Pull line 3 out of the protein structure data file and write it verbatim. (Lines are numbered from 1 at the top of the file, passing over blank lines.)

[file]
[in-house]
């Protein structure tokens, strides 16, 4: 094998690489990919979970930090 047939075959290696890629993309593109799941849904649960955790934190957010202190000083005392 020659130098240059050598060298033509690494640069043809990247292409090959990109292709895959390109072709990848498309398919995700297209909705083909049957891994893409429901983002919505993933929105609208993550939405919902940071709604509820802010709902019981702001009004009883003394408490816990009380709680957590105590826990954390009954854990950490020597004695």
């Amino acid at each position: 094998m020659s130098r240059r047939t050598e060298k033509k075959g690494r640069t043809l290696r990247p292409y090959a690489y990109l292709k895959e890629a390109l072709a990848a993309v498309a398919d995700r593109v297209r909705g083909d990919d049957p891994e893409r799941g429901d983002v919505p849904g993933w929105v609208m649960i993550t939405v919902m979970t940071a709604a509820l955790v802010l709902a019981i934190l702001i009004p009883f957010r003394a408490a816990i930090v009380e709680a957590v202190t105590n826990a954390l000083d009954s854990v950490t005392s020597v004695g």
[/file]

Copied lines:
């Amino acid at each position: 094998m020659s130098r240059r047939t050598e060298k033509k075959g690494r640069t043809l290696r990247p292409y090959a690489y990109l292709k895959e890629a390109l072709a990848a993309v498309a398919d995700r593109v297209r909705g083909d990919d049957p891994e893409r799941g429901d983002v919505p849904g993933w929105v609208m649960i993550t939405v919902m979970t940071a709604a509820l955790v802010l709902a019981i934190l702001i009004p009883f957010r003394a408490a816990i930090v009380e709680a957590v202190t105590n826990a954390l000083d009954s854990v950490t005392s020597v004695g």